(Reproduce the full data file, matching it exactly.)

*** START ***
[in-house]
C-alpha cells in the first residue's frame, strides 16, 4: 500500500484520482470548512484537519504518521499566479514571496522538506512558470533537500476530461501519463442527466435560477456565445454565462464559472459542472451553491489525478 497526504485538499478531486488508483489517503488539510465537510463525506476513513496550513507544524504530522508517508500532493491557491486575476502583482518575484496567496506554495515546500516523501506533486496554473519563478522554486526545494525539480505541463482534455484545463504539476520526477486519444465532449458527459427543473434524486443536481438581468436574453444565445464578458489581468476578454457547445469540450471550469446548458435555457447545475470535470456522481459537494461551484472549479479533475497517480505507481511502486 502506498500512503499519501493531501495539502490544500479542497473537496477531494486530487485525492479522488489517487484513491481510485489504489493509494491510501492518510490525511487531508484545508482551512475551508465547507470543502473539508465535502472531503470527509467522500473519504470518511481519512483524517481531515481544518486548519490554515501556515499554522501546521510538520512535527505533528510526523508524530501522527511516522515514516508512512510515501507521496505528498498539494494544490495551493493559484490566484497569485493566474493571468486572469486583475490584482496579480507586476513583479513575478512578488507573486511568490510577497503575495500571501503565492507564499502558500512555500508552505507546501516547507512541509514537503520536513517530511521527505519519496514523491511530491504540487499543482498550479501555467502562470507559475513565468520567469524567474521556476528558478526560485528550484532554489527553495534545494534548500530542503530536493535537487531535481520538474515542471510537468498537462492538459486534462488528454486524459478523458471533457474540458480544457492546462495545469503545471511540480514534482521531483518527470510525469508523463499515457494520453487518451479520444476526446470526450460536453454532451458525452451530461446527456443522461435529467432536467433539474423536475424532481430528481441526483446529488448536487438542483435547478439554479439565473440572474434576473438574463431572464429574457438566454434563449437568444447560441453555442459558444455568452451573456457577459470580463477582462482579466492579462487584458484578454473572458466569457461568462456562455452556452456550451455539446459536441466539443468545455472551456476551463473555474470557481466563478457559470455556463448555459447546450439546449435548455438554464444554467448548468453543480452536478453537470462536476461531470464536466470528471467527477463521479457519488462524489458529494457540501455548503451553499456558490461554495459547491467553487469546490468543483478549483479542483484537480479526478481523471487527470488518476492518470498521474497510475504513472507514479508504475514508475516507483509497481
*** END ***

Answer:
[in-house]
C-alpha cells in the first residue's frame, strides 16, 4: 500500500484520482470548512484537519504518521499566479514571496522538506512558470533537500476530461501519463442527466435560477456565445454565462464559472459542472451553491489525478 497526504485538499478531486488508483489517503488539510465537510463525506476513513496550513507544524504530522508517508500532493491557491486575476502583482518575484496567496506554495515546500516523501506533486496554473519563478522554486526545494525539480505541463482534455484545463504539476520526477486519444465532449458527459427543473434524486443536481438581468436574453444565445464578458489581468476578454457547445469540450471550469446548458435555457447545475470535470456522481459537494461551484472549479479533475497517480505507481511502486 502506498500512503499519501493531501495539502490544500479542497473537496477531494486530487485525492479522488489517487484513491481510485489504489493509494491510501492518510490525511487531508484545508482551512475551508465547507470543502473539508465535502472531503470527509467522500473519504470518511481519512483524517481531515481544518486548519490554515501556515499554522501546521510538520512535527505533528510526523508524530501522527511516522515514516508512512510515501507521496505528498498539494494544490495551493493559484490566484497569485493566474493571468486572469486583475490584482496579480507586476513583479513575478512578488507573486511568490510577497503575495500571501503565492507564499502558500512555500508552505507546501516547507512541509514537503520536513517530511521527505519519496514523491511530491504540487499543482498550479501555467502562470507559475513565468520567469524567474521556476528558478526560485528550484532554489527553495534545494534548500530542503530536493535537487531535481520538474515542471510537468498537462492538459486534462488528454486524459478523458471533457474540458480544457492546462495545469503545471511540480514534482521531483518527470510525469508523463499515457494520453487518451479520444476526446470526450460536453454532451458525452451530461446527456443522461435529467432536467433539474423536475424532481430528481441526483446529488448536487438542483435547478439554479439565473440572474434576473438574463431572464429574457438566454434563449437568444447560441453555442459558444455568452451573456457577459470580463477582462482579466492579462487584458484578454473572458466569457461568462456562455452556452456550451455539446459536441466539443468545455472551456476551463473555474470557481466563478457559470455556463448555459447546450439546449435548455438554464444554467448548468453543480452536478453537470462536476461531470464536466470528471467527477463521479457519488462524489458529494457540501455548503451553499456558490461554495459547491467553487469546490468543483478549483479542483484537480479526478481523471487527470488518476492518470498521474497510475504513472507514479508504475514508475516507483509497481